“I’m a personable person. I love talking to people and I love, outside of being interviewed and being in that public thing, I’m not very closeted in those ways,” she concluded. “But I think it’s an easier way to live if you’re not constantly barreling towards making yourself a headline.”
This privacy is especially important, Waterhouse said, when it comes to weathering a public breakup. But music is where she feels “most comfortable” expressing emotion and telling real stories about her life.
“Neon Signs,” the never-before-heard first track on “Milk Teeth,” was written as a direct reaction to “the big heartbreak” of her 20s.
“I was probably 23 at the time and I’d really thrown myself into being in love,” she explained. “For a few years after that, I really was the kind of person that had this feeling of, ‘Love is not for me. It’s a distraction. I don’t want anything to do with it.’ I was very closed off to the idea of being vulnerable for a long time.”
The song explores Waterhouse’s instinct to hide, her sense of being “lost” to the world, but also charts a path for her to make her way through it.
‘I can look back and see that younger person and have so much more empathy than I was given’
Although Waterhouse is currently in a “happy, lovely” relationship with Robert Pattinson — whom she also avoided referring to by name — she said that writing about her regrets and traumas is an essential piece of her personal growth.
“The casualties of your 20s, that’s what you have,” she said. “That is everything that I went through romantically and publicly and all that stuff in the past. That’s my life material and I’m still unpacking it.”
Writing “Nostalgia,” for example, allowed Waterhouse “to interrogate my actual life from afar” and probe lingering feelings without judging herself for them.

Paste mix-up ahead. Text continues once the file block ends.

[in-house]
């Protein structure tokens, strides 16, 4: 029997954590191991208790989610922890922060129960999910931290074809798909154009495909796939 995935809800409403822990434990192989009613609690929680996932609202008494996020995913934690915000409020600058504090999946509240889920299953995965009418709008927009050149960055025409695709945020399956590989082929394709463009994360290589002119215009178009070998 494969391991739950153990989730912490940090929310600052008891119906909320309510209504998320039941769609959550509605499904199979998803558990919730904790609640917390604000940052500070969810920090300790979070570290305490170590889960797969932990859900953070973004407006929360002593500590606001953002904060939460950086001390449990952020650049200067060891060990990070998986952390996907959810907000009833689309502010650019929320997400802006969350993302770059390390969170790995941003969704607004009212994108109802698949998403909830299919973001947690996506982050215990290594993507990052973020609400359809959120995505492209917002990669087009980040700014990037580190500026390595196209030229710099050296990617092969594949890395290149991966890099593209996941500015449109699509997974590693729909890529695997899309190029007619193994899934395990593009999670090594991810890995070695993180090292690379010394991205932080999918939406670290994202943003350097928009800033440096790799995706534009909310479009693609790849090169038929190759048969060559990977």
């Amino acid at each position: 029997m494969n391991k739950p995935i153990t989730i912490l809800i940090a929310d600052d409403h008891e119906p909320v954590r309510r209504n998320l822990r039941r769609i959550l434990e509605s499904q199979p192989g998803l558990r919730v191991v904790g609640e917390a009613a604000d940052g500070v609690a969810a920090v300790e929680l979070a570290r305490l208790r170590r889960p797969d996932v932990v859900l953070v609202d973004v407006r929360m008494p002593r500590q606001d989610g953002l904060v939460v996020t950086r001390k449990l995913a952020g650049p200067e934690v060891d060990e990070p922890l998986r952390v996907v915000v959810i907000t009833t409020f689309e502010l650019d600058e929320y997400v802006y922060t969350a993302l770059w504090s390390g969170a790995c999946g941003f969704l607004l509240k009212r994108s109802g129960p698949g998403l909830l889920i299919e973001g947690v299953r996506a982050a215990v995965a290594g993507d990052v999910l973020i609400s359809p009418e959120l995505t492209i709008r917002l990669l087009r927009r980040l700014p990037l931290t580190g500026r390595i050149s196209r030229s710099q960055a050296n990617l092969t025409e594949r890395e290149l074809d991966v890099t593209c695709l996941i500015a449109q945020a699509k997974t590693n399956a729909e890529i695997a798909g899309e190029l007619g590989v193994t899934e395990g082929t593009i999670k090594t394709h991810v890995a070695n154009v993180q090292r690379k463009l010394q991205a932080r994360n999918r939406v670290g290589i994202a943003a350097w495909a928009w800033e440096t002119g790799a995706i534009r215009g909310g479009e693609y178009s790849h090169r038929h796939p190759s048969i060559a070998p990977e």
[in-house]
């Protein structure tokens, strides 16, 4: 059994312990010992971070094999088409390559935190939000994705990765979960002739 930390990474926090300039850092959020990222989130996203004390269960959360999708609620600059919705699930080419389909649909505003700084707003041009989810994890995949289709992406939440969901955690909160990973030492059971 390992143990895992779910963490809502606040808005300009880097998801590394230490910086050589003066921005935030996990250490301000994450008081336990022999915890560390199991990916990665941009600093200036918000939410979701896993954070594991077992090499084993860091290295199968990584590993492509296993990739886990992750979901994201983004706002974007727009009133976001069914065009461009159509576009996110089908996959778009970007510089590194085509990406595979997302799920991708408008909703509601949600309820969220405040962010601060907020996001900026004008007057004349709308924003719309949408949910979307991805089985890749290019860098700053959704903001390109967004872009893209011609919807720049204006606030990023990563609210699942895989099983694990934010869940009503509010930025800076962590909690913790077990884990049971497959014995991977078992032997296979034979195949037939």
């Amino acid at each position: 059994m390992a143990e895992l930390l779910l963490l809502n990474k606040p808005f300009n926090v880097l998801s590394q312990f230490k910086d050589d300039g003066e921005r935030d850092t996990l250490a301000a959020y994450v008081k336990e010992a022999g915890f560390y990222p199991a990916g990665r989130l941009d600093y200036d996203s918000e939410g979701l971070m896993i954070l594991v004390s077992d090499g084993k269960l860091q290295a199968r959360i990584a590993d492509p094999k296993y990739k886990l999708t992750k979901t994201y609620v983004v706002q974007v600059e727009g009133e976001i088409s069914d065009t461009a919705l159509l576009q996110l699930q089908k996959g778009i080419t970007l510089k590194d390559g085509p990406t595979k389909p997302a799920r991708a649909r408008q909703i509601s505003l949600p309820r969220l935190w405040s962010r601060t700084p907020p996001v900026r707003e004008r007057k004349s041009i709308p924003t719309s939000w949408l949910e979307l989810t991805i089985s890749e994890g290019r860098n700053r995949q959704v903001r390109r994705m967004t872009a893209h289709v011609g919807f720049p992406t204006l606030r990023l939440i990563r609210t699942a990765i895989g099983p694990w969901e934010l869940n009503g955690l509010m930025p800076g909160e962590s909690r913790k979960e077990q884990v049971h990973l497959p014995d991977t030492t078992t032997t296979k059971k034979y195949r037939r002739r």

“When you’re involved with someone that’s, I don’t say this lightly, but sociopathic and incredibly narcissistic, and you were very young at the time, and when you’re older, you can still remember the good days,” she said. “That’s what’s so difficult about those kinds of relationships. It’s that so much of it felt sweet and good, even though you can think about times when, you know, you could have called the police or something.”
Of course, having been in relationships that she’s “still trying to untangle” is far from a weakness. In fact, Waterhouse’s willingness and courage to gaze backward is perhaps her greatest strength.
“Only from being able to needle myself have I been able to get to this place in my 30s where I can look back and even just be able to say, ‘That was wrong,'” she continued. “And you can look back on someone from the past and be like, ‘No, I’m older now. That whole thing was strange.'”
“I can look back and see that younger person and have so much more empathy than I was given and even had for myself.”
While the songs on “Milk Teeth” predate that epiphany, Waterhouse’s decision to compile them so many years later — and physically immortalize them on vinyl — speaks to a unique understanding of herself in flux.
Most of us cringe when we come across old status updates on Facebook or photo albums compiled by our grandparents. But Waterhouse manages to respect her triumphs and missteps in equal measure.
This is crystallized by the EP’s title, which evokes the concept of baby teeth as building blocks for adulthood — tender, fleeting, and essential.
“I really turned to music because I was drowning in my own life,” Waterhouse said. “It felt like those people who worked with me and those songs that we made were lifelines, pulling me out of a path that I think I was always meant to go on, but it wasn’t the full picture. I was really searching to go somewhere else.”
“I don’t think you ever get back to that place where it’s like, ‘We’re just doing this. No one’s telling us to do this,'” she continued. “There was no deadline, no pressure around this in any other way, apart from the fact that you are desperate to do it and you need to do it. So all of these songs, they’re all sisters and twins. I know they’re the core of everything that’s happened afterwards.”